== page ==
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October 21, 2011, 03:44:10 AM
 #26


Good question. That's the major whole in my thesis. But it's why this is a forum discussion and not a PDF manifesto. Smiley

Perhaps I have been arguing a contradiction in terms. A promise of future work is credit, not money. A money is not spent (consumed), it facilitates spending.

You may be on to something with Ripple. If it replaced its centralized aspects with a decentralized (bitcoin) ledger, I think Ripple would be more appealing. Thus far I haven't properly sunk my teeth into it. I think I'll give Ripple another go this weekend.

Thanks for the paper on delegated computation using homomorphic encryption. It's PRECISELY relevant to this discussion. I think I'll use their terminology from here on.

I didn't necessarily mean the ripple system/implementation.  All I meant is things become much simpler, and arguably more robust/decentralized when you consider an "everyone an issuer" model like ripple rather than "single issuer" like USD/bitcoin (you can think of bitcoin as a system with a central issuer who has promised to issue tokens in exchange for block nonces; the fact that this central issuer is implemented via a distributed quorum/consensus is just an implementation detail).  Looking at things this way eliminates the obvious problem that arises when imagining a system like bitcoin where coins were redeemable for computation: 1 cycle on my machine is maybe not worth the same as 1 cycle on your machine.  That could be for reasons from general reliability (maybe one of us has a UPS/backup power) to malice (maybe one of us is downright dishonest and not performing computations correctly).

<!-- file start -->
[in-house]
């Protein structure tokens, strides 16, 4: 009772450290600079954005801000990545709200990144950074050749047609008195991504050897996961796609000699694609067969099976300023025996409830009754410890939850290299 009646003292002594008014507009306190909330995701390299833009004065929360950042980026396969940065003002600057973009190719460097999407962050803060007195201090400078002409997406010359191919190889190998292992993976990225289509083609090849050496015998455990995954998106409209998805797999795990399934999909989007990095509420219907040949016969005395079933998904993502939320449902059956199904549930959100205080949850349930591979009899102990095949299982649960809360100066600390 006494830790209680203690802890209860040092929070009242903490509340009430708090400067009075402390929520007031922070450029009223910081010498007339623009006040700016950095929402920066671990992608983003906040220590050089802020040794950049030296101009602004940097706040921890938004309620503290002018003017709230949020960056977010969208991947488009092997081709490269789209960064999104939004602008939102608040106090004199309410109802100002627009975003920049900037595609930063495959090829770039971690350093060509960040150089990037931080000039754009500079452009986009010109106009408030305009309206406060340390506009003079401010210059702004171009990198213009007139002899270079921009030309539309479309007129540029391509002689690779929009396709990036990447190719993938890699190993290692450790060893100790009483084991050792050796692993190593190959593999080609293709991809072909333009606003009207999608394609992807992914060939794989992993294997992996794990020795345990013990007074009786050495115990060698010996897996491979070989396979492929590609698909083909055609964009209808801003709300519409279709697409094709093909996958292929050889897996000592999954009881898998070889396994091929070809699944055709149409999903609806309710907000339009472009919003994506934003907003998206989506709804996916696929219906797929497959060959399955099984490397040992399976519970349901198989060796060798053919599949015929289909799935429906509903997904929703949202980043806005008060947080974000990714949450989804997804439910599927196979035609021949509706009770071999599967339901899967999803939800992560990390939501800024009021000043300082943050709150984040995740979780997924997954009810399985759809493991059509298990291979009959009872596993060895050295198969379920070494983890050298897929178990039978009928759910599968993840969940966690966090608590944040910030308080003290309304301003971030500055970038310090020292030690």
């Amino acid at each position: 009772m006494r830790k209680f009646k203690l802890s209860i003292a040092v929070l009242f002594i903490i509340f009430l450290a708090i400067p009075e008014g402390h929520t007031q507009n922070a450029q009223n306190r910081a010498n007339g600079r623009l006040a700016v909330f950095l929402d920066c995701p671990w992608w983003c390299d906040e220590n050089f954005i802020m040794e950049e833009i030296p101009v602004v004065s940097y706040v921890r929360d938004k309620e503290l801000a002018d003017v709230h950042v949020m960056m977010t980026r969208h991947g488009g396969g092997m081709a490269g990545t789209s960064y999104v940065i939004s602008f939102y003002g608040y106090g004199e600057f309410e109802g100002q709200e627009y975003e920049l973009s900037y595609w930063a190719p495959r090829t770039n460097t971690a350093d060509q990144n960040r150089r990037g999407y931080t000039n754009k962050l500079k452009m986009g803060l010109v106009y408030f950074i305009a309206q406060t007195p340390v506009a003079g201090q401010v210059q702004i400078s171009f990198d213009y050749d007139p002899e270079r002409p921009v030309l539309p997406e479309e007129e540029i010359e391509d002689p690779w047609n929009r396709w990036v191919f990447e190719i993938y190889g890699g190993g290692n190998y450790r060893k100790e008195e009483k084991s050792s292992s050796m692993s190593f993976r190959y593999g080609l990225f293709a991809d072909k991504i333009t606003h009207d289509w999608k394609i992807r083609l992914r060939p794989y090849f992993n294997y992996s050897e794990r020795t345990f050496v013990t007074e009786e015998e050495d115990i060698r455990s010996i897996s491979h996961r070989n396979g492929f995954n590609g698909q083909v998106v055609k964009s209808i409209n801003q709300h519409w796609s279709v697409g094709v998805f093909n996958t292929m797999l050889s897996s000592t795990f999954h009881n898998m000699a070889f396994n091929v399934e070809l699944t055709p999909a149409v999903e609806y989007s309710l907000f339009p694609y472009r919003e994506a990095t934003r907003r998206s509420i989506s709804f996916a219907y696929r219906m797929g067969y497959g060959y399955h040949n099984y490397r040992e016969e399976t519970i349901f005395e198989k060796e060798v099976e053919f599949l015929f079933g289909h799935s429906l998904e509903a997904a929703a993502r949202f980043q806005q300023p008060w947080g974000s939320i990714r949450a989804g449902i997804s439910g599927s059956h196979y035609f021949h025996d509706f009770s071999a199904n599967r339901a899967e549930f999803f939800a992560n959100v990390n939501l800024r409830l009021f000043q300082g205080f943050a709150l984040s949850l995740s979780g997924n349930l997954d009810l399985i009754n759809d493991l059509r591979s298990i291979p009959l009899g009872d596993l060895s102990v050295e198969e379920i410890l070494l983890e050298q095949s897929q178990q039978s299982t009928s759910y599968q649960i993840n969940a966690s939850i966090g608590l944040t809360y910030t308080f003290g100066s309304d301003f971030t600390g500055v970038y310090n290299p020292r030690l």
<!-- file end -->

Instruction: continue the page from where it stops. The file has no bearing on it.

So instead of imagining a single "cpucoin" with some complicated/impossible mechanism for issuing them, I may issue as many "hashcoin IOU tokens" as I want, to anyone for whatever reason, and you may issue a "netrin IOU token" to anyone.  One can issue IOUs for anything: I can say I'll pay you $1 if you present it to me, or I'll execute 1000 cycles if you present it to me, or I'll send you some disk block.

Now the point is since you don't know/trust me, my IOUs are likely worthless to you.  But if through some intermediate friends/entities, there is a chain-of-trust between us, then we can trade via that chain.  More precisely, say Alice trusts Bob for $10, and Bob trusts Charlie for $20.  What this really means is Alice has announced to the market "I am posting an order to SELL 10AliceIOU in exchange for 10BobIOU", and Bob has posted "selling 20BobIOU for 20CharlieIOU".  Charlie can pay Alice by filling Bob's order, then Alices, and then redeeming the AliceIOU to Alice.

Ripple is basically a system with these IOUs for real money.  But you can do the same thing for any commodity, such as computational resources.  The nice thing about the latter is such a system could conceivably be easier to bootstrap than ripple because while I wouldn't be willing to trade an IOU for $10 with a total internet stranger's, I would probably be willing to trade 100MB of space on my disk for 100MB of space on his, with the understanding that we would periodically randomly "test" each other to keep things honest.

There has been some work on something like this.  Actually this was Bram's pet project before bittorrent:
http://en.wikipedia.org/wiki/Mojonation

Here's an existing system:
http://www.media-art-online.org/iwat/
http://www.media-art-online.org/iwat/research/papers.html
Another, more featured but more complicated:
https://github.com/FellowTraveler/Open-Transactions

I've seen a few names for the application to computational resources.  Both "microeconomic computing" and "agoric computing".
Sorry to just dump bunches of links but I think that's easiest; check refs recursively in these to find more.  Also by linkdumping I want to emphasize many people have had these ideas for a long time, so IMO the important question to ask is: why haven't these taken off?  My belief is the reason is largely that to most people "things are free already" while really, they are micro-paying via providing private social/ad/marketing data to intermediaries.  That is a nasty problem: these systems are incredible, but noone will use them as long as they believe the systems they use today are "free".